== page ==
The Cornell Lab of Ornithology*

*Description: *Bird migration is a spectacular global phenomenon that has
long captured the attention of human observers. But it wasn’t until the
turn of the 20th century that ornithologists realized the magnitude of
migration that occurred at night. Now in the early 21st century, several
technologies have advanced sufficiently far to allow us to achieve new
understandings of the magnitude and characteristics of nocturnal bird
migration across a broad range of scales in new and different ways. The
BirdCast project is a collaborative effort between ornithologists and
computer scientists to further our understanding of the biology of bird
migration by using state of the art machine learning and computer science
techniques in combination with data collected with remote sensing methods,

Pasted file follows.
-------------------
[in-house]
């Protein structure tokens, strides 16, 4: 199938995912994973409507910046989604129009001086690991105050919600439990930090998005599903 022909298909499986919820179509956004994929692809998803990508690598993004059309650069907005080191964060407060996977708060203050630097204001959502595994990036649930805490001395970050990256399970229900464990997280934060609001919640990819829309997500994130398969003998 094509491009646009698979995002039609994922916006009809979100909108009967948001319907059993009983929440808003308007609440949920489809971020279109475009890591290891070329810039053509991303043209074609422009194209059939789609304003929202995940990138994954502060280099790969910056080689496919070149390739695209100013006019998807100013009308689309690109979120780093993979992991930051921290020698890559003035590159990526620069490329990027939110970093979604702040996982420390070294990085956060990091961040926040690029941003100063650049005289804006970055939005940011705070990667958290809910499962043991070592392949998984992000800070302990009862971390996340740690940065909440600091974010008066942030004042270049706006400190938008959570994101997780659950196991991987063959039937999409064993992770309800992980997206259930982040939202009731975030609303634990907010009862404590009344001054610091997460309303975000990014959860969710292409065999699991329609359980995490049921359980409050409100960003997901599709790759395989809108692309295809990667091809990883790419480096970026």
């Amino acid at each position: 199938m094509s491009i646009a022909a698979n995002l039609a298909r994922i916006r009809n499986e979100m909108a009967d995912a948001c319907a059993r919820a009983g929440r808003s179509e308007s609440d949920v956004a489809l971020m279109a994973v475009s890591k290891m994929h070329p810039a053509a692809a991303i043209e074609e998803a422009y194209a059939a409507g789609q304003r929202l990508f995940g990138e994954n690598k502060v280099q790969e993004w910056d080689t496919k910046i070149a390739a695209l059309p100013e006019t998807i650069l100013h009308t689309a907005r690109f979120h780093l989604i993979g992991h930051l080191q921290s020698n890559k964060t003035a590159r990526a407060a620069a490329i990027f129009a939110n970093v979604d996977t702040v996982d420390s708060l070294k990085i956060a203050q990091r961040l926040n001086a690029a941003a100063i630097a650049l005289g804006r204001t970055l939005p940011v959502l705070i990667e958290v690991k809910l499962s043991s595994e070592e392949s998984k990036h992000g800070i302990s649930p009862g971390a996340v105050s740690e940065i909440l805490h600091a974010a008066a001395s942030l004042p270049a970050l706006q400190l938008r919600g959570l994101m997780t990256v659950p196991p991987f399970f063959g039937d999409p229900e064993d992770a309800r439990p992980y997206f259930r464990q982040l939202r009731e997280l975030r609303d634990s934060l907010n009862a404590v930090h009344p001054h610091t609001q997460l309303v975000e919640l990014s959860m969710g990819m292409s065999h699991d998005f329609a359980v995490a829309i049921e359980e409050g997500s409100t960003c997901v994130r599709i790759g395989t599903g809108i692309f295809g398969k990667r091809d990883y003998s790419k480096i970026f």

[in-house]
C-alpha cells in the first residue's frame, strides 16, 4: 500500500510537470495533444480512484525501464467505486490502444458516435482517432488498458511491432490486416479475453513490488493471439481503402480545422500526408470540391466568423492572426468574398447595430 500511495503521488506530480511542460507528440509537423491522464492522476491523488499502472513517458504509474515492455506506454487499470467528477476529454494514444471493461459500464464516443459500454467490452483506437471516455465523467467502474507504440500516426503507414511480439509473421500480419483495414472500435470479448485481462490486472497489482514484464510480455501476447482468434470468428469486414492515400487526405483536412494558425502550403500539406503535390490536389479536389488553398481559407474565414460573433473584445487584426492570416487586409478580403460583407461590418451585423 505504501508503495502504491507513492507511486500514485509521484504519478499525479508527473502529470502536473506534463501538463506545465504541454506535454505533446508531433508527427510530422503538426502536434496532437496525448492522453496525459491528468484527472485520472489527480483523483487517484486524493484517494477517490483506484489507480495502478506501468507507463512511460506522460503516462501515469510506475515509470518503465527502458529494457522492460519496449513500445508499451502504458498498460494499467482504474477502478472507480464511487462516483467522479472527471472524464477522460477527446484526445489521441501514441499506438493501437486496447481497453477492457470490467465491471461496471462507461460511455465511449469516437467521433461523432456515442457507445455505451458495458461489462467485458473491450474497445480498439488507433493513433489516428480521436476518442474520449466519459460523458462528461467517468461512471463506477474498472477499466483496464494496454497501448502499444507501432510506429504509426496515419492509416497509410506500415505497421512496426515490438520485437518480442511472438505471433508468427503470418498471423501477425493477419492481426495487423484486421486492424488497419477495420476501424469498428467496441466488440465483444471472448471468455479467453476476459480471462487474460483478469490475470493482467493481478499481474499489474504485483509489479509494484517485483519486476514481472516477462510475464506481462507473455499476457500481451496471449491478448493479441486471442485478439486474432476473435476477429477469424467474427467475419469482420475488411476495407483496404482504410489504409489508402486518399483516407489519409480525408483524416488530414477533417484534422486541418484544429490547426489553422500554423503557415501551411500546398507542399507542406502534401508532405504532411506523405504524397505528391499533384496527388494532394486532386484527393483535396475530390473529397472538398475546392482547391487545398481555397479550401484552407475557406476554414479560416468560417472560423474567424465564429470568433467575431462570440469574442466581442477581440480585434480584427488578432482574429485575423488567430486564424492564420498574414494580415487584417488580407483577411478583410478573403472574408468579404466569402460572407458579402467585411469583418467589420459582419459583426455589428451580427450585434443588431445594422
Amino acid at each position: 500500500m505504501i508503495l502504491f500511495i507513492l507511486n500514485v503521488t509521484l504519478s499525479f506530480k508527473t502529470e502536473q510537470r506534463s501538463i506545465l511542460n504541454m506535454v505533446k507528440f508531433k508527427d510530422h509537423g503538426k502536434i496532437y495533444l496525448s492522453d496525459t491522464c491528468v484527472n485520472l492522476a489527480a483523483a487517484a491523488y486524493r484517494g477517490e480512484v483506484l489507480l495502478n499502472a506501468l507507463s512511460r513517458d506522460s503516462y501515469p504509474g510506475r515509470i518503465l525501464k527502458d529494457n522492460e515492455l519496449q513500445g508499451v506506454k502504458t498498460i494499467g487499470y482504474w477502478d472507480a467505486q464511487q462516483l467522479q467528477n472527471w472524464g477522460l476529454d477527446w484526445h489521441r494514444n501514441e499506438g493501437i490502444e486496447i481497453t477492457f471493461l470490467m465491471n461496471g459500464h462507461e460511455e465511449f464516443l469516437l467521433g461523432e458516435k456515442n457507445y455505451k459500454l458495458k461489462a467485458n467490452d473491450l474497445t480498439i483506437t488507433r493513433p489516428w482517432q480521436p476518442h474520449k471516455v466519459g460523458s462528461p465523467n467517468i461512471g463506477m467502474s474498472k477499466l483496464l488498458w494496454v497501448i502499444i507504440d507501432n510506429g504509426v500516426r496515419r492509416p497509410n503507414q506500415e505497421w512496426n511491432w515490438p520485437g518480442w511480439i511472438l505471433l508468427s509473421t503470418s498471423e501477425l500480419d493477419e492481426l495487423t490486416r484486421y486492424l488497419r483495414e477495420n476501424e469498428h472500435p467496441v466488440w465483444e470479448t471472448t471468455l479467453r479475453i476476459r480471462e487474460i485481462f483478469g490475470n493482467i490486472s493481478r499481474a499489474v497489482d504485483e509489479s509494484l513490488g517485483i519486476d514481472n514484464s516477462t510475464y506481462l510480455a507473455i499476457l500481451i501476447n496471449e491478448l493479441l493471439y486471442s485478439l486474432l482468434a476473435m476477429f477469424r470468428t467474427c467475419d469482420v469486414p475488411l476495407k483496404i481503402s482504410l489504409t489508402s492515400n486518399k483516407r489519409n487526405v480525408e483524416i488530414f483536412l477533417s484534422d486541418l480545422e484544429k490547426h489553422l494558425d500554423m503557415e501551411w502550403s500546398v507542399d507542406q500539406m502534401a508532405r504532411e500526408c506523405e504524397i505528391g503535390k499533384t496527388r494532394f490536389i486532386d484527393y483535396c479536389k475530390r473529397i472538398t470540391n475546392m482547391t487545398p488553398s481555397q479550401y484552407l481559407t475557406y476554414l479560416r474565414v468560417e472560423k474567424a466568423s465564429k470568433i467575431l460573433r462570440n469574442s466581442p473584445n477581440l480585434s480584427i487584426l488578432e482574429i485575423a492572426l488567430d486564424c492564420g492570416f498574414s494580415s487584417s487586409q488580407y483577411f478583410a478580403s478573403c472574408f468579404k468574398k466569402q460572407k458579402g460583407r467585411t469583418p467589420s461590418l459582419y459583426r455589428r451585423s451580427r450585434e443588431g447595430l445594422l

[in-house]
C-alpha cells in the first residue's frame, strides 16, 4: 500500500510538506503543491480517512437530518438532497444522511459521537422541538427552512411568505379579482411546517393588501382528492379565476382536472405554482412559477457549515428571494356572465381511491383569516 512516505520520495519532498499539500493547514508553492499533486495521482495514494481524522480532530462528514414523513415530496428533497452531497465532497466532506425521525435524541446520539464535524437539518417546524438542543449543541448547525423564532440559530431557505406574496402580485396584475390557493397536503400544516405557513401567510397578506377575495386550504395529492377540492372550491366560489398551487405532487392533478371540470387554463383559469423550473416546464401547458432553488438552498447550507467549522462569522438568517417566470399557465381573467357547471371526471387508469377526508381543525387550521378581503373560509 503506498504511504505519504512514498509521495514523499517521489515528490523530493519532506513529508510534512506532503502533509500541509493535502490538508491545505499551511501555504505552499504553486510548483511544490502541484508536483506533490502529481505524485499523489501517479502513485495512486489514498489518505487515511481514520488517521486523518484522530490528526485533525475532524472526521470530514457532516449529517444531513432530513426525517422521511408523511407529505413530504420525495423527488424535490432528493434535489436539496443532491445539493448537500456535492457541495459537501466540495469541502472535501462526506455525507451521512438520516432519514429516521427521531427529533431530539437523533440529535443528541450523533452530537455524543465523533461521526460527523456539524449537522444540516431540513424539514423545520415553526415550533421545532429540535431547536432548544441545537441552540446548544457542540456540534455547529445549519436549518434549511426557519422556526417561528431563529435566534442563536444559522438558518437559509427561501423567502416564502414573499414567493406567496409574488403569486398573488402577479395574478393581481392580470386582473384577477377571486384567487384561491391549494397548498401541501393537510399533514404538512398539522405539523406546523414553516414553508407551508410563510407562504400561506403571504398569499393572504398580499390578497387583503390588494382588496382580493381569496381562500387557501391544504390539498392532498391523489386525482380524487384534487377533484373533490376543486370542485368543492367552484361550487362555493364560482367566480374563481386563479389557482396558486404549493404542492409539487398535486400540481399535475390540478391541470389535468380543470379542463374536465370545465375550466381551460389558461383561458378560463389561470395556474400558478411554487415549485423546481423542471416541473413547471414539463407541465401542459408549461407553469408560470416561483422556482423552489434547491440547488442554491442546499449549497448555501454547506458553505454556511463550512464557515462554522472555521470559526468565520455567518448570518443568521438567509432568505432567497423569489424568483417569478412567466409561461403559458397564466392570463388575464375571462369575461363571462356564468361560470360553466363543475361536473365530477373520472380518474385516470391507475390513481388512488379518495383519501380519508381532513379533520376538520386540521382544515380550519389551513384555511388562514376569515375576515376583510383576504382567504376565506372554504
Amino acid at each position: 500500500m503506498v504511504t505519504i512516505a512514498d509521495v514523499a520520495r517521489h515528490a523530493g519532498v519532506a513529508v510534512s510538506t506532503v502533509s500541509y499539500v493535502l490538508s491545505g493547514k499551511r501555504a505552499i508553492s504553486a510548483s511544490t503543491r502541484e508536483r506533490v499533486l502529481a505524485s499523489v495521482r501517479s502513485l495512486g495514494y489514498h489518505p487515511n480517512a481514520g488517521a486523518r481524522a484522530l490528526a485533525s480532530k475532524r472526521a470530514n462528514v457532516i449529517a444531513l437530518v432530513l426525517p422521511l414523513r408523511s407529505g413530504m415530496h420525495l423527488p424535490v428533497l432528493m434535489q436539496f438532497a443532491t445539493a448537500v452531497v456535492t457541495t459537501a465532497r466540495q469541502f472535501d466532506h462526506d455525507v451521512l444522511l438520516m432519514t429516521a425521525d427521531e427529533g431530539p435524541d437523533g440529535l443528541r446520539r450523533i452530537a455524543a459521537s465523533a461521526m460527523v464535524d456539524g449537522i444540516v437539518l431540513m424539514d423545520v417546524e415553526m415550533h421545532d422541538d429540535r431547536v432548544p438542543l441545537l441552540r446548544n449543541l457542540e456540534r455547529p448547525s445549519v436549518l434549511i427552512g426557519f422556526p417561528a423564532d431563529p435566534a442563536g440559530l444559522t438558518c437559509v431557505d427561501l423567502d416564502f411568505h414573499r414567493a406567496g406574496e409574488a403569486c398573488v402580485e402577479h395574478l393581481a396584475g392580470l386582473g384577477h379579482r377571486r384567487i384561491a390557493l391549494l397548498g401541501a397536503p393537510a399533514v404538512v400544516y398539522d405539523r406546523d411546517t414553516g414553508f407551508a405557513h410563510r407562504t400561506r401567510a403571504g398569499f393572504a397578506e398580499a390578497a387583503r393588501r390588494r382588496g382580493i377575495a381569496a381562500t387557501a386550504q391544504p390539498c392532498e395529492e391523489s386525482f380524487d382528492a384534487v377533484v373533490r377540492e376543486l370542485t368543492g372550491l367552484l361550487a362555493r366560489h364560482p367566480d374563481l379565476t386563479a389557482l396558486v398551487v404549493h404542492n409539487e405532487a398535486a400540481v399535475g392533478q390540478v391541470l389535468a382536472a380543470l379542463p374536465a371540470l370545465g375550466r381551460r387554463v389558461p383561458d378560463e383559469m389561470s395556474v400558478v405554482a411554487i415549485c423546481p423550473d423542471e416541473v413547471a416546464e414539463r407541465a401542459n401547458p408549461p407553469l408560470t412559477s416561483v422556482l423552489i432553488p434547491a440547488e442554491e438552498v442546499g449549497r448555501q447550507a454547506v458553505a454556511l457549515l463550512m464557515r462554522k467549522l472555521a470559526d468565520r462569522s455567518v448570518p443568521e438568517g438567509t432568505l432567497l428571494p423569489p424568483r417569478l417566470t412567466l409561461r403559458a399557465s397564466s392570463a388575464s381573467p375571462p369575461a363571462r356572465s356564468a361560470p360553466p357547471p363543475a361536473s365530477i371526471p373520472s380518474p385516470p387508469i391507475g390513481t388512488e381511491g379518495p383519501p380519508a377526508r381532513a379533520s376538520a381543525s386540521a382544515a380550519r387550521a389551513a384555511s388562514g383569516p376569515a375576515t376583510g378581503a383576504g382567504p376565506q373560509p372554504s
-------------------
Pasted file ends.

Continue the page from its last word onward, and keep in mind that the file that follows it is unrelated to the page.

like radar and acoustic monitoring, to achieve these understandings. Dr.
Andrew Farnsworth will speak about some of the novel insights gleaned and
results produced so far from this fascinating project.

*This seminar is being streamed live.*


Cut and past this web address to watch it and to sign up for alerts about
upcoming presentations:


*http://dl.allaboutbirds.org/cornelllab-monday-night-seminars
*


Sincerely,
Chris T-H

--
Christopher T. Tessaglia-Hymes
Field Applications Engineer
Bioacoustics Research Program, Cornell Lab of Ornithology
159 Sapsucker Woods Road, Ithaca, New York 14850
W: 607-254-2418   M: 607-351-5740   F: 607-254-1132
http://www.birds.cornell.edu/brp

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*Archives:*
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Surfbirds 
BirdingOnThe.Net 
*Please submit your observations to eBird
!*
--

--
Christopher T. Tessaglia-Hymes
Field Applications Engineer
Bioacoustics Research Program, Cornell Lab of Ornithology
159 Sapsucker Woods Road, Ithaca, New York 14850
W: 607-254-2418   M: 607-351-5740   F: 607-254-1132
http://www.birds.cornell.edu/brp